How effective learning hinges on good questioning : February 4, 2012
Hands up who likes asking questions?
Questioning is an essential part of helping students to make progress but only if it causes thinking or elicits evidence that informs our teaching. And the thing with asking questions is that while there are some kids who know how to make the system work for them and actively participate in lessons because that they way they’ll learn more, there are those who don’t. Dylan Wiliam claims that the students who are sufficiently engaged to put up their hands and answer everything we ask them are “actually getting smarter. Their IQs actually go up.”
Now, I can’t vouch for the research on this but if it’s true, by allowing some students not to participate we’re making the achievement gap bigger. Not good.
Just in case you don’t already know how to suck eggs grandma, a solution to this is some sort of randomised name generator. You can go low tech by writing kids’ names onto lolly sticks á la Prof W, or you can experiment with various free web-based teaching tools like Triptico.
But the poor students’ problems aren’t over yet. Once we’ve got them to actually answer a question we rarely give them enough time to think. We’ve known for ages that if you allow more time for students to reply to your questions, more thoughtful answers will be proffered up in response. Typically we only allow 1 second for students to answer a question. With this kind of pressure it’s no wonder that 75% of students avoid risking potential humiliation. Ideally we should allows something in the region of 4 seconds thinking time if we want give students a real opportunity to consider and deliberate. Now that could be 4 seconds of tumbleweed or you could give the students the chance to discuss possible answers and maybe even jot a few possibilities down. Sometimes giving them a specific number of answers to come up with (5 is my favourite) means that when ask students for their answer they’ll have at least something to contribute.
But what sort of questions should we be asking? Questions like ‘What is alliteration?’ are just playing another dreary round of Guess What’s In The Teacher’s Head. And nobody ever learned much from that. No matter what you do, the best you can expect is for a random sample of students to tell you what they think you want to hear while everyone else zones out.
Now comes the point at which you’ll notice the razor sharp pun in the post title: hinge questions are a fascinating diagnostic tool which provide data on students’ understanding and allow you to make on the spot decisions about the direction of your teaching without wasting anybody’s time.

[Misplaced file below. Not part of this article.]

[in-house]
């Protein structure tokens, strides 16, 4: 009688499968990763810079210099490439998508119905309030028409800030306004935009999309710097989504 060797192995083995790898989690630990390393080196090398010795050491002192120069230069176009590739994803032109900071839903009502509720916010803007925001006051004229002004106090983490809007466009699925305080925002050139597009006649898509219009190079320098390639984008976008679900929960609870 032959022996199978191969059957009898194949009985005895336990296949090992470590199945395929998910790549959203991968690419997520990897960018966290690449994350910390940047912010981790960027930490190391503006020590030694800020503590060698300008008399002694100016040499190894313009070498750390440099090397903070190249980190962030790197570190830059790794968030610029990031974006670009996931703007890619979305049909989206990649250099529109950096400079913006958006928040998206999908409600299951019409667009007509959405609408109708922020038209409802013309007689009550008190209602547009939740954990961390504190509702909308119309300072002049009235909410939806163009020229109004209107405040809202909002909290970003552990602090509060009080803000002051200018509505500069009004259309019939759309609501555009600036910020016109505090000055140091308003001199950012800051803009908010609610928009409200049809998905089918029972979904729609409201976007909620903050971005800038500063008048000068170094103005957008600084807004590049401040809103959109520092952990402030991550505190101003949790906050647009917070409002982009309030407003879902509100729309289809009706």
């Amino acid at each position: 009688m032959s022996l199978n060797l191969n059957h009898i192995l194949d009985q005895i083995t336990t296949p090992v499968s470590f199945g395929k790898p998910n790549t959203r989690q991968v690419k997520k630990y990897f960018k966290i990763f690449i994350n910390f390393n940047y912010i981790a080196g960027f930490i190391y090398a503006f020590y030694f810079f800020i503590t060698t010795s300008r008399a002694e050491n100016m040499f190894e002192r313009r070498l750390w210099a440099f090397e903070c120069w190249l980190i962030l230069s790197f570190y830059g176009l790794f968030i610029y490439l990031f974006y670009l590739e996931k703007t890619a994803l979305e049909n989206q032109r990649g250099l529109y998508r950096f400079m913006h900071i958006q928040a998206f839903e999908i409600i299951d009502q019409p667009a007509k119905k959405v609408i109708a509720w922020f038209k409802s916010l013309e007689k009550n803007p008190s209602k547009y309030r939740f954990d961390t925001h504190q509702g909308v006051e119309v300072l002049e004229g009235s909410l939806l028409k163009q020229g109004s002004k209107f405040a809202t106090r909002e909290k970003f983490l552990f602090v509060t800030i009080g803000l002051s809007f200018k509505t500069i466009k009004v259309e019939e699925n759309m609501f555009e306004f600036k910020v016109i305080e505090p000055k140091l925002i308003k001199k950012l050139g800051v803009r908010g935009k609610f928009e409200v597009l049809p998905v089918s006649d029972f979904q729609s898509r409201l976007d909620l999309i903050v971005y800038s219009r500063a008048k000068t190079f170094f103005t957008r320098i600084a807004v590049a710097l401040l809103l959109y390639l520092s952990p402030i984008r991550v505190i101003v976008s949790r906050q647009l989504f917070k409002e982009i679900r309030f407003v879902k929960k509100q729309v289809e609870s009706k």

Now, I’m relatively new to these hinge thingys and feel I probably should have known about them ages ago. But, as with so many other things, I didn’t. A spot of internet research yielded disappointing results: there’s precious little out there and what there is takes a good bit tenacity to turn in to something readily understandable. Basically what I found was a couple of posts from the inimitable Darren Mead and a transcript of a Dylan Wiliam speech. Happily however, if your hinge questions are related to joinery then you’re in luck!
Here are my findings:
- A hinge question is based on the important concept in a lesson that is critical for students to understand before you move on in the lesson.
- The question should fall about midway during the lesson.
- Every student must respond to the question within two minutes.
- You must be able to collect and interpret the responses from all students in 30 seconds
- You need to be clear on how many students you need to get the right answer in advance – 20-80% depending on how important the question is (thanks to Jason Buell for this).
This means you won’t have time to get kids to explain their answers. This feels unnatural for an English teacher – we always want to know why, but the point here is to check understanding, work out whether you need to recap or change direction and then get a move on.
To make this work you’ll need make the questions multiple choice and have access to an essential piece of English teaching kit: a set of mini whiteboards.
Here’s a couple of examples:
This second example highlights the importance of asking the right question. What would happen if instead the question was: Which of these is an example of personification? I’ll tell you what would happen: we’d end up bogged down in a teacher lead discussion in which everyone, except for the keeners are the front, is thoroughly bored.
A good hinge question needs a lot of careful planning but I’ve gotta tell you, I’m really impressed with the results. There’s no hiding with the mini white board there to expose every teensy misapprehension so that I can swoop, falcon-like, and restore the beatific smile of understanding to even the most perennially confused child.
Would love to hear of ways of using hinge questions: I’m sure there’s loads of you out there doing far more innovative things that I am.
And if you’re fed up with being the one doing all the asking, try this.